You’ve spent hours upon hours before, during, and after “regular business hours” preparing your project pitch. You’ve reviewed your slides more times than you’d like to remember and the typos have all been corrected. It seems like nothing should stand in the way of moving forward with a project you’re certain will save precious time and money. On the day of the meeting, you read the slides one more time and tweak a few small things to make it all look exactly how you want it to. You are ready.
The pitch goes how you wanted it to and you’re feeling confident. Then, a million questions and concerns later, you’re sent back to the drawing board. You’re about to spend even more time on the proposal, time that you’d rather be spending on the project.
It doesn’t have to be this way and, believe it or not, you may have more control than you think. There are things you can do to improve your chances of a green light rather than reiterations and obstacles. That’s the goal – to spend less time pitching your projects to senior leaders and more time executing your projects.
If you do a search, you’ll find several articles from resources like the Harvard Business Reviewand Entrepreneur magazine. To help you spend less time researching, these are our top six tips to help you streamline your next pitch.
- Make sure you really have the best solution:In the Lean manufacturing world, we’re always looking for the best solutions, right? Right. Gather feedback and other ideas to further evaluate your idea, make any necessary changes, and go with the best idea. This will also show that you have support from other people who might end up working on your project or being affected by it. Consider using that tried and true tool we all know so well – the 5 Whys.
- Meet them where they are:To up your chances of approval, be able to explain your project to anyone why you are recommending this particular solution, including someone who isn’t intimately aware of all the finer details of your work. Keep in mind that “best” is a somewhat subjective term. Understanding their perspective and clearly articulating your perspective will help you more easily come to an agreement.
- Tie your project to key business outcomes:What else is your company working on and how might your project help? Draw connections between the two and look for ways to improve your idea’s fit with other things that are happening. (This will also help you define what “best” might mean in the current business situation.) Be able to show how you’d pay for the project and who else would need to be involved. The rest of the business must continue to run, no matter how great your project might turn out to be.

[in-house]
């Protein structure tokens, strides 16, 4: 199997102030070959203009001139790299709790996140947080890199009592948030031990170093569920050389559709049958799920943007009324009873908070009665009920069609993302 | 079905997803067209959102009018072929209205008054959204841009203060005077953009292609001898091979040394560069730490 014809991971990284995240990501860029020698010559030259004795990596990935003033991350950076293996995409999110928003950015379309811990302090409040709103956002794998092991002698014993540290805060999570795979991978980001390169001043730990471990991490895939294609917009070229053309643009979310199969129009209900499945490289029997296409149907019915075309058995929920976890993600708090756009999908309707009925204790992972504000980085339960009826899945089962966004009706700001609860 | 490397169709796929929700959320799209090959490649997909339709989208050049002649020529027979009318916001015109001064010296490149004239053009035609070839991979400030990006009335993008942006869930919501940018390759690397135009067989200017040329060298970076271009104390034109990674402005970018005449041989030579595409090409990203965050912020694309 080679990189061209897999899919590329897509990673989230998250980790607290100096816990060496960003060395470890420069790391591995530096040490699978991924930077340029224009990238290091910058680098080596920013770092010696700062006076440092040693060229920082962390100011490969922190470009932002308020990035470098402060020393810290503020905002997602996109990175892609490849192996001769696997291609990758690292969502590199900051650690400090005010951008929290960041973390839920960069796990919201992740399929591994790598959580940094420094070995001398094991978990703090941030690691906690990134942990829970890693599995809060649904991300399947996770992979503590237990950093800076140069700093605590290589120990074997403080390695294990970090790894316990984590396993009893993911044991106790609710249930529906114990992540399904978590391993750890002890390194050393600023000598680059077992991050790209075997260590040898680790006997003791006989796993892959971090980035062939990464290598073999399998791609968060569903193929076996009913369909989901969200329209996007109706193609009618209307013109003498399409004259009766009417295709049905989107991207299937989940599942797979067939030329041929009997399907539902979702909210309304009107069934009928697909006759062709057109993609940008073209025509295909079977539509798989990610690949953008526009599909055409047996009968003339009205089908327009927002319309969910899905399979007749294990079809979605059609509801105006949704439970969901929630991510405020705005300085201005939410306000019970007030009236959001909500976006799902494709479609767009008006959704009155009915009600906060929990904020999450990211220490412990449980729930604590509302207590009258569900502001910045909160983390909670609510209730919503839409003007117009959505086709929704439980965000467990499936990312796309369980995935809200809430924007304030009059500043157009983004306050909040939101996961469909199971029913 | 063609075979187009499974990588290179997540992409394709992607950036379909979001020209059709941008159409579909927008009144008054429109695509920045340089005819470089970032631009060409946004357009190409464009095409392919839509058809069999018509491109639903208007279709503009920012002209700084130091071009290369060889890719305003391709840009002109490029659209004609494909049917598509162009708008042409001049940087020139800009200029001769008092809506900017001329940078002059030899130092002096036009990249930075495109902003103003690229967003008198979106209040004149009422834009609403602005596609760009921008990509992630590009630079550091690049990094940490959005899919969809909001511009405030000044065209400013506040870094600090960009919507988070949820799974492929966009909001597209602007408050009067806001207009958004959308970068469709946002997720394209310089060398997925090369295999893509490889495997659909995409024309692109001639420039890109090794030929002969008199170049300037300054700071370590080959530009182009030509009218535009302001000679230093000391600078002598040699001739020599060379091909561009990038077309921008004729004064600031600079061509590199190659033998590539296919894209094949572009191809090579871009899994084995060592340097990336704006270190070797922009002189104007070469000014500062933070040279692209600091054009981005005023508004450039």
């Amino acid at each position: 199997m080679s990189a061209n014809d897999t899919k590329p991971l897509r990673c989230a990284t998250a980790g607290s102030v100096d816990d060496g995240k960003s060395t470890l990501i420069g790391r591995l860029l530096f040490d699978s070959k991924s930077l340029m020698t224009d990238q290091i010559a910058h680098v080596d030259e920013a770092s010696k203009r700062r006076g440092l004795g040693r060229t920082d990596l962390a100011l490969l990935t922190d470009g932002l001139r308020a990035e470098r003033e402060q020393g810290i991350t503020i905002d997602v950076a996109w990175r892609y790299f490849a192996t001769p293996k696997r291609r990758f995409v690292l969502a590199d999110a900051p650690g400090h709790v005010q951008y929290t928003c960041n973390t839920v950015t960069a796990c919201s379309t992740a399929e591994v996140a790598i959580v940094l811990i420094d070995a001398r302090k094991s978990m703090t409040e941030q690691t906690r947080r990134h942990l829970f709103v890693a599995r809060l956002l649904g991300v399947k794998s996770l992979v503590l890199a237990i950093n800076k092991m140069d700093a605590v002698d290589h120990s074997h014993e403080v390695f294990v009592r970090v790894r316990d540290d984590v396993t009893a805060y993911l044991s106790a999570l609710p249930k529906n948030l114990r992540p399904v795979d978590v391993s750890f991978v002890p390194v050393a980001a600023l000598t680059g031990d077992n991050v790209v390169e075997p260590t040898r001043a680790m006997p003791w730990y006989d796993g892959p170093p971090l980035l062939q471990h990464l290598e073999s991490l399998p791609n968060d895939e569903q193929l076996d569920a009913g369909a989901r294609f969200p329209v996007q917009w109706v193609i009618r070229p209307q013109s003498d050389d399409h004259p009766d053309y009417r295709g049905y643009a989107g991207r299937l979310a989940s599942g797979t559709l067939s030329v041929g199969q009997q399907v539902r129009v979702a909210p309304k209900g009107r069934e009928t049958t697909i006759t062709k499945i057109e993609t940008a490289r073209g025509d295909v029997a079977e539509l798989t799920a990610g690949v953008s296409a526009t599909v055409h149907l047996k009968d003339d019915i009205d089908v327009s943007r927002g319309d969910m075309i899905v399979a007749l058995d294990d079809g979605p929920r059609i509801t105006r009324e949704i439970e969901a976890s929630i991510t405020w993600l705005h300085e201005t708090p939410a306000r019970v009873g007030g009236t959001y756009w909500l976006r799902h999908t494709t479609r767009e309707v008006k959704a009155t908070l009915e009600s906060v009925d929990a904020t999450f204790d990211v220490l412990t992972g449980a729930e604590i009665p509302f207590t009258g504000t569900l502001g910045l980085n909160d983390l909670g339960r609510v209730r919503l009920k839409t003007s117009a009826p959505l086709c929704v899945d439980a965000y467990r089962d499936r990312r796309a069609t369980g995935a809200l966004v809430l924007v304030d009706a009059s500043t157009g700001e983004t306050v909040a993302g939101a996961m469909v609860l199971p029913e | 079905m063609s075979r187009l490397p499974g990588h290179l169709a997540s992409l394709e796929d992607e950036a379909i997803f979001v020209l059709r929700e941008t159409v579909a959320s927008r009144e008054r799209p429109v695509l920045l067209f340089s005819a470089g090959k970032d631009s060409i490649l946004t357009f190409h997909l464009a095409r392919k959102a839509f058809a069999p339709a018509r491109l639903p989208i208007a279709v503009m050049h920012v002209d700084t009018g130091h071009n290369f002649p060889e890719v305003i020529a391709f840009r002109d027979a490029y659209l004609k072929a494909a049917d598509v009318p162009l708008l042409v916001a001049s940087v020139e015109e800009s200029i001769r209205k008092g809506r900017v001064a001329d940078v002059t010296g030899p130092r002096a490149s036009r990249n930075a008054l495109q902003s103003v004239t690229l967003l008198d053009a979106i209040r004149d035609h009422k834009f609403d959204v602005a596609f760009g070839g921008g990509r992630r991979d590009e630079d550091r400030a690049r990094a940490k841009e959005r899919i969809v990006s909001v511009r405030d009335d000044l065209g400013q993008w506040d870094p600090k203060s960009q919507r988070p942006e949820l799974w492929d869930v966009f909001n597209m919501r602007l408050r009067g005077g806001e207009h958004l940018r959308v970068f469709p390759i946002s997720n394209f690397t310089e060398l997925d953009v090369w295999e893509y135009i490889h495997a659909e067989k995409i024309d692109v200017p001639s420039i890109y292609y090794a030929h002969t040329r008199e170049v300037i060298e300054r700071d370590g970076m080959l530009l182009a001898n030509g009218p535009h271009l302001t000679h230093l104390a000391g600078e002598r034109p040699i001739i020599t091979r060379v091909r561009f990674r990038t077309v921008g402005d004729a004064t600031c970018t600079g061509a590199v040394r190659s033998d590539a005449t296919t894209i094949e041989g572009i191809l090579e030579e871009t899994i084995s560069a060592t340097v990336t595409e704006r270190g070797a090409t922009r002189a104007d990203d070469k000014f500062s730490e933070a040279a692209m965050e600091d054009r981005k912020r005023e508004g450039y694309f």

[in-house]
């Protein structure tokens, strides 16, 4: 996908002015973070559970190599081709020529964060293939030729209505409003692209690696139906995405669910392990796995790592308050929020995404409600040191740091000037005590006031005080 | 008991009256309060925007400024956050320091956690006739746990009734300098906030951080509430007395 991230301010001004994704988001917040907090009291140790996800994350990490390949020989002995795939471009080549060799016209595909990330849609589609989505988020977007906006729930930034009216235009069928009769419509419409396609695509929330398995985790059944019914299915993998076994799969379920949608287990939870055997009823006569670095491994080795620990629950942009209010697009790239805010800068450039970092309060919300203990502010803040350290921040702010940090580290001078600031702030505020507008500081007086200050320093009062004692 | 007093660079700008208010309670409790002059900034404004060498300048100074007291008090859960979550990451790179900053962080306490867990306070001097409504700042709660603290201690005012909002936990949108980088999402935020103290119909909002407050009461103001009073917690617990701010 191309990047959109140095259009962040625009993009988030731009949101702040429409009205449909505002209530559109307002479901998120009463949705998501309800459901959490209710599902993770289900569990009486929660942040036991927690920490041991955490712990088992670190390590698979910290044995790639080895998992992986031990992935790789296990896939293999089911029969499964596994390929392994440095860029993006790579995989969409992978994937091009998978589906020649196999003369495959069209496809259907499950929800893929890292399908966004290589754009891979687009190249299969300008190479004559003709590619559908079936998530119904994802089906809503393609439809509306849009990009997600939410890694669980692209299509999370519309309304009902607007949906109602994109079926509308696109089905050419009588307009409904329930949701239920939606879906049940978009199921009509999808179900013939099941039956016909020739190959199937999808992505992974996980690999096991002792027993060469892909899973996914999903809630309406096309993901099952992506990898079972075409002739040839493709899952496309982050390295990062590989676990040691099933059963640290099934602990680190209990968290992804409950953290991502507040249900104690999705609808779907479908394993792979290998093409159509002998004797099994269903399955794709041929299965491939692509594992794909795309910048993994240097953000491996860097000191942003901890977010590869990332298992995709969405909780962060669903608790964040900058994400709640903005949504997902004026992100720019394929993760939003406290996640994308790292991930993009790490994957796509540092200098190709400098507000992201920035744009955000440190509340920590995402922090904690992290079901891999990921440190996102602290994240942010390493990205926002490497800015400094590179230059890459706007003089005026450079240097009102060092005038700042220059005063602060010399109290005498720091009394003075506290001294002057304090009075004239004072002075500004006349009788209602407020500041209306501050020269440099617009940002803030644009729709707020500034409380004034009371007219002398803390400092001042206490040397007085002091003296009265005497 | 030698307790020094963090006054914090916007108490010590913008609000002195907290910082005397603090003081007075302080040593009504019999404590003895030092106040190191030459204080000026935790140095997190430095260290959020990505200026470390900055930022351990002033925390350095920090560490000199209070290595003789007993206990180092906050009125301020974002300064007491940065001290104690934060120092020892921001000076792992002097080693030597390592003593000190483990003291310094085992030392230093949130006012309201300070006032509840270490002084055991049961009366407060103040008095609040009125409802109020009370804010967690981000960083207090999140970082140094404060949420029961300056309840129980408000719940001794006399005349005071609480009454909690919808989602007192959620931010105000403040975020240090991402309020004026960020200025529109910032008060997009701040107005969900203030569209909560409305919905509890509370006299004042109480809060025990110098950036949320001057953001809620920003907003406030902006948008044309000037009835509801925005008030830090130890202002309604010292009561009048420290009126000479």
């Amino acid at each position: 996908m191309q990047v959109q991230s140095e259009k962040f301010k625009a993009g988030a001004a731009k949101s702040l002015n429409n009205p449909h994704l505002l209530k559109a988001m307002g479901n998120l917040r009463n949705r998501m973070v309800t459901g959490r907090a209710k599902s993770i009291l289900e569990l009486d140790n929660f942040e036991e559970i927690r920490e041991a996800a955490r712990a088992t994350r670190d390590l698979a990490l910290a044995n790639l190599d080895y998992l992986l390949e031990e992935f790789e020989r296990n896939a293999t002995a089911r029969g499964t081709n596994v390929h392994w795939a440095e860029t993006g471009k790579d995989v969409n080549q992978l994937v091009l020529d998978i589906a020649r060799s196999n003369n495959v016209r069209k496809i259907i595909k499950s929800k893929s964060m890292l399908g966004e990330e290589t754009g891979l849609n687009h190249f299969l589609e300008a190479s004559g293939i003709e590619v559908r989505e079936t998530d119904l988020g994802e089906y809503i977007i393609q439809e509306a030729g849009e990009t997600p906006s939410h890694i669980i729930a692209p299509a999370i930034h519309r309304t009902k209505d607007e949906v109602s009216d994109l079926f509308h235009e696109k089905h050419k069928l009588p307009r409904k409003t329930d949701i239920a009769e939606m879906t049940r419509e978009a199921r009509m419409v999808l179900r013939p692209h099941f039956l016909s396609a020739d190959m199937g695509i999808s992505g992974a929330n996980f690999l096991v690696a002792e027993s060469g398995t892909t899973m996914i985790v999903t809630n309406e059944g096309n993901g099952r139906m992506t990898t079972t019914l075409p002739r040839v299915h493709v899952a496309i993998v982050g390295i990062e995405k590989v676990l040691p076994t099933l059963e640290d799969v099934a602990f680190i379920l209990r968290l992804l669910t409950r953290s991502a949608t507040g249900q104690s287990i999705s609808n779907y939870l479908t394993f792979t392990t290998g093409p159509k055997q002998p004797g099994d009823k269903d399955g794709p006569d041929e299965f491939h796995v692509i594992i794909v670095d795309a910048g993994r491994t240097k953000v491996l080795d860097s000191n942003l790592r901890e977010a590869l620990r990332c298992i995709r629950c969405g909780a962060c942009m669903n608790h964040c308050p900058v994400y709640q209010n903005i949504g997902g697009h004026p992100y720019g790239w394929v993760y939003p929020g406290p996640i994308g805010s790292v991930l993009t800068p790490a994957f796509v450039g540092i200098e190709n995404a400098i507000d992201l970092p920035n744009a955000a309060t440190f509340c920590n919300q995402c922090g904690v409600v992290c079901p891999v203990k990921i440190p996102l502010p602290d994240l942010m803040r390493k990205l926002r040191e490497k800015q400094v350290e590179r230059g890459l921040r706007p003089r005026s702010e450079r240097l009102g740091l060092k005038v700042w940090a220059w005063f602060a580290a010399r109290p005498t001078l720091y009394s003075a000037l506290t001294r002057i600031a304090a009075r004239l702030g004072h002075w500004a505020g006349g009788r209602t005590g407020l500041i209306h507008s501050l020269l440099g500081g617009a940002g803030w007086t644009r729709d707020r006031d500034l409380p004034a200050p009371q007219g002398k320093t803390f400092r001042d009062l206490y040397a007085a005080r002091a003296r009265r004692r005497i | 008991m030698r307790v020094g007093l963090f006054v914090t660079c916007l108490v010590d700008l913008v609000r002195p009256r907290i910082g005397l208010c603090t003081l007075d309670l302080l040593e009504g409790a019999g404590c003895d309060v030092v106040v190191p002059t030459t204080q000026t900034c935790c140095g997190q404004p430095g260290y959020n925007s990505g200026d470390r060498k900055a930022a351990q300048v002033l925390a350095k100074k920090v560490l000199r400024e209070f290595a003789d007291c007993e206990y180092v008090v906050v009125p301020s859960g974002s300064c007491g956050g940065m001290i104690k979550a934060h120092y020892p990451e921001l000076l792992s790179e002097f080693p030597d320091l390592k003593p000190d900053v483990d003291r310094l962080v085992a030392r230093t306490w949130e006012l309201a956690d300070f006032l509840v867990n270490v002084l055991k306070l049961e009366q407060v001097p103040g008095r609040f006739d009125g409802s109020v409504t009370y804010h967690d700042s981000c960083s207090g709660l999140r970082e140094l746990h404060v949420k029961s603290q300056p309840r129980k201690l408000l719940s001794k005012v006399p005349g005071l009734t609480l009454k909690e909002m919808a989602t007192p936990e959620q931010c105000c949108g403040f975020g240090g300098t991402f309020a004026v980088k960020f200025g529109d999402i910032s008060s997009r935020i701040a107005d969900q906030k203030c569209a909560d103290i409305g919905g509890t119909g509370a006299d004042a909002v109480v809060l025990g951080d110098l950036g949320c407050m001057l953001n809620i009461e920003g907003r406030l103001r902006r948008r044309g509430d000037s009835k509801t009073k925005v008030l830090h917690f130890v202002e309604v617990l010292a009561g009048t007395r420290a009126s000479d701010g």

- Know how your audience thinks:There are many ways to present your project. The key here is to understand how your audience likes to receive information. For example, some people want a bulleted list. Others want lots of visuals like charts and graphs. To both improve your chances of approval and speed up the process (i.e. reduce the number of questions you get and presentations you give), tailor your presentation to the decision-maker’s preferred style.
- Anticipate potential questions:You know the material well, but your audience may be new to it or less familiar. Think of it from their perspective and brainstorm questions they may have. What do they focus on in their daily work? Have they worked on a similar project? Are they new to the company? Step into their shoes and think of the other information they might need or like to have before they make a decision about whether or not to move forward with your project.
- Choose the right time:If you have any input on when you’ll present the project, look for a time when your audience will be less busy or overwhelmed with other things. Don’t try to wedge it into a conversation about something else or get into too much detail when they have only a few minutes to talk. Catching someone at the right or wrong time can mean the difference between your project being approved or tossed.
One last bonus tip:Learn from past experiences. There are always lessons you can apply next time, regardless of your pitch’s success. You’ll see how people respond to your slides, presentation style, explanation, and everything else you’ll do in the course of pitching your project. The lessons could also include asking your audience for their direct feedback. Then take note of those reactions, look for patterns, and figure out how to apply the feedback to your next pitch. It’s just another way to improve your results and reduce the amount of time everyone spends on project proposals.